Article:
Last tip: many of us (myself included) will post their recap articles about the event on Twitter as well, using the same hashtags. Sometimes the information flow itself may be overwhelming if you’re not used to it so watching for blogs to get a more condensed view of the info is good too!

    Hopefully you find this useful for following an event you’re not attending (or seeing what other attendees are sharing if they are attending!). After an event is done, it seems like it may be hard to find the information as there is an assumption that everyone followed it all at the time, but of course that’s not true! Even after the event, searching for the hashtag will allow you to scroll back through what happened to get a sense of the big things during the event.


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    Reconciling the bank account to the general ledger is critical because it is one of the few areas that provides independent confirmation of transactions. Companies are reviewing internal records, the GL, to external records from the bank. This is a critical exercise and a key control point. I’ve personally seen more than one significant mess resulting from missing bank recs.

    Most companies reconcile monthly. The monthly reconciliation is tedious and time-consuming, usually coming during the pressured-filled month-end period. Monthly is also a little slow in today’s environment. If a bank rec is missed, it’s another month before it’s complete. Inconsistency around bank recs is a key harbinger of other problems in the organization.

    I’m a strong proponent of daily bank account reconciliation. The time required is generally very short. Missing a day, because someone is out, is easily caught up. Errors and problems are identified quickly, not a month later, and month end bank rec becomes simply reconciling the last day of the month.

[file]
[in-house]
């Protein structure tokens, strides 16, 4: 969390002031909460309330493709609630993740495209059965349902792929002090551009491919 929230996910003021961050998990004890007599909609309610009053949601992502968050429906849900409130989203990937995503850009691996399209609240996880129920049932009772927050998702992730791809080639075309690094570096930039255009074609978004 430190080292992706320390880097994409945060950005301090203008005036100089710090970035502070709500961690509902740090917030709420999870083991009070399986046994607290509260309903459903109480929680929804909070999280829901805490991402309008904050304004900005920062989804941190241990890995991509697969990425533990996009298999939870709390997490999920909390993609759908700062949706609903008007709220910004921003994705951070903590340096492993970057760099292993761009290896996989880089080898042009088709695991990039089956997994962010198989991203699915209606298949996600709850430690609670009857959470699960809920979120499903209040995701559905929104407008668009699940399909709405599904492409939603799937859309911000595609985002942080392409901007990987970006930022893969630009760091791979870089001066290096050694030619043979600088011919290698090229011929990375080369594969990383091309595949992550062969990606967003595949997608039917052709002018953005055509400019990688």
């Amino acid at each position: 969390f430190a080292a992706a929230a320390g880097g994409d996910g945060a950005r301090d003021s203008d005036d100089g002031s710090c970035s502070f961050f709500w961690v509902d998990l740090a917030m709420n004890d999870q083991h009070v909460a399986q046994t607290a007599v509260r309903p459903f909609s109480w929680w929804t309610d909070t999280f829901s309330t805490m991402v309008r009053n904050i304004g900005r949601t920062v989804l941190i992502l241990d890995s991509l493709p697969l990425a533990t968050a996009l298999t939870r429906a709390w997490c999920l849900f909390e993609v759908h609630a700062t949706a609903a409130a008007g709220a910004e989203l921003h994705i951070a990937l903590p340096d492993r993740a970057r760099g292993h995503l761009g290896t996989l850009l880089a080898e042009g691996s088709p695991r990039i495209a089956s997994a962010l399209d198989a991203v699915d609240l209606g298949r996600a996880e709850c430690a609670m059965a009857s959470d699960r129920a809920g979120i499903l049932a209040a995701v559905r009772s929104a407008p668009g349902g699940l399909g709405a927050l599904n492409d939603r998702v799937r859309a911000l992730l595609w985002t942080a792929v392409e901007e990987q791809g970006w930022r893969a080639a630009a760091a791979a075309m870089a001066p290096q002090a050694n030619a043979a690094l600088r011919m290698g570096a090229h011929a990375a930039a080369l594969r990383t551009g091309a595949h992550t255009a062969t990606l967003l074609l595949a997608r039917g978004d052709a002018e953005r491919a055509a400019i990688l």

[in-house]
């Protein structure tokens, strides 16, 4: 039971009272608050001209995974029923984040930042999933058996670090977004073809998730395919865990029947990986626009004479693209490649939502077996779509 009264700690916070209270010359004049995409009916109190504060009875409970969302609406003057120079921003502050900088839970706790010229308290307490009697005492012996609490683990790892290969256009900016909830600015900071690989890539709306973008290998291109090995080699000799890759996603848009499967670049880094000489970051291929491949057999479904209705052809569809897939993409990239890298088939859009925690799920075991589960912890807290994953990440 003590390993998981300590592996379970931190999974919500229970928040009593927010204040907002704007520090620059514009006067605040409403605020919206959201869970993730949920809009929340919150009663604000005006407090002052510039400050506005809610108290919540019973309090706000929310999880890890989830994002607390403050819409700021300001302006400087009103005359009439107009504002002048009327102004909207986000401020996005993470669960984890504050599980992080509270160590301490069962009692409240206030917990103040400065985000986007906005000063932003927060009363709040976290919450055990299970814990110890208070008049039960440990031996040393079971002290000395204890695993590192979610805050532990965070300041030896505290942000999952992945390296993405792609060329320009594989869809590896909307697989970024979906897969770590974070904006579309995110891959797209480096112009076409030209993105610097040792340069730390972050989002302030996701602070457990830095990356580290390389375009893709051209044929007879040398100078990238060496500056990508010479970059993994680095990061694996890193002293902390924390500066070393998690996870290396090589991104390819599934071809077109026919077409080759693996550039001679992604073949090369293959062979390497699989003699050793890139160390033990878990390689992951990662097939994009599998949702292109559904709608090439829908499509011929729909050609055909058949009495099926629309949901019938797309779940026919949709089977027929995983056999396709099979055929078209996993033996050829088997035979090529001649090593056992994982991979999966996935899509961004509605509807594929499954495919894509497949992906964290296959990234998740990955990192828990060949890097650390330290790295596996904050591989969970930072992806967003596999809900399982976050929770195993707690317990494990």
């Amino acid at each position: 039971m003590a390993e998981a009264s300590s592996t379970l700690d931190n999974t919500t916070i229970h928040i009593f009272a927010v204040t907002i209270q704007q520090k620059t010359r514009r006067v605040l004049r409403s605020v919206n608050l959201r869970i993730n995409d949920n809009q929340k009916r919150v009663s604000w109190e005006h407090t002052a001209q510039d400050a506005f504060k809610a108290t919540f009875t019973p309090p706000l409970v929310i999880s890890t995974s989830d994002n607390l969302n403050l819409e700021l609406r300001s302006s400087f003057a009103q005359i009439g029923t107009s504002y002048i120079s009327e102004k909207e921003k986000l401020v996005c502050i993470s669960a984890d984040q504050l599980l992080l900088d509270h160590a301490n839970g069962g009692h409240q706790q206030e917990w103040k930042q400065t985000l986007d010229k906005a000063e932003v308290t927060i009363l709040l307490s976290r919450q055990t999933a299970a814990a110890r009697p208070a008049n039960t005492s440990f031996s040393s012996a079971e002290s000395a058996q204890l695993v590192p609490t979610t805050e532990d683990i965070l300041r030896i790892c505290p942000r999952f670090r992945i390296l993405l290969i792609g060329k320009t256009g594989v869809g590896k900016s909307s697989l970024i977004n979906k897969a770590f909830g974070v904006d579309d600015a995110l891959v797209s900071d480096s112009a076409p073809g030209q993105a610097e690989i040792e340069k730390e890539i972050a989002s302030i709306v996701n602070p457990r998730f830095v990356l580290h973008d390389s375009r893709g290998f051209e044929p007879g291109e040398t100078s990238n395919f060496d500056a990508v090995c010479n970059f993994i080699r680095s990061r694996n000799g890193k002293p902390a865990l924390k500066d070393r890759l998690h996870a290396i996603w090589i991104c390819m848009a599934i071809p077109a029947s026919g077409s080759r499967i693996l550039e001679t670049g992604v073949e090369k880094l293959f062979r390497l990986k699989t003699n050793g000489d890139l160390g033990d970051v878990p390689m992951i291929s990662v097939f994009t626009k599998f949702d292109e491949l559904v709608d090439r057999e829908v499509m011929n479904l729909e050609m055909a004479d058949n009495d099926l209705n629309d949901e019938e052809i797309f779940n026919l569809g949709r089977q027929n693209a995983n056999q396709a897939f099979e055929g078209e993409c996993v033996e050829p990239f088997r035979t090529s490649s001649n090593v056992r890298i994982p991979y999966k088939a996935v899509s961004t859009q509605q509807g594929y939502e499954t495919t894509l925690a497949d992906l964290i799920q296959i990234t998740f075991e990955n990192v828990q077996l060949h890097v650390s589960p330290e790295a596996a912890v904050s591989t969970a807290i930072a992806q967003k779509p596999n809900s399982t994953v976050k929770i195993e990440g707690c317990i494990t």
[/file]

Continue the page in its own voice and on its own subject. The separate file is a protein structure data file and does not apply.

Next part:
Daily bank recs support the idea of a lot of little corrections to make sure that things are on the right path. There are details of how to do this at DynamicsAccounting.net with options for automated, manual, and third-party options. The key as a controller is making the decision to implement daily bank reconciliations and following through to ensure that it’s happening.

    Links to all the posts in this series can be found at http://mpolino.com/gp/gp-controller-series-index/


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    As I said in the previous post  Certification Exam MB6-898 Microsoft Dynamics 365 for Talent  I’ll share my notes that I made while I was reading for the exam. Here is an overview of the first...(read more)

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    My company InfoStrat offers government software solutions, and our most popular has been Microsoft Grants Manager Plus , based on Dynamics 365. I receive inquiries on this solution from around the world...(read more)

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    We might need to update the Case Number (TicketNumber) for Cases according to client requirement. Here, I will explain a requirement of Parent – Child cases numbers. Child Case number format should be...(read more)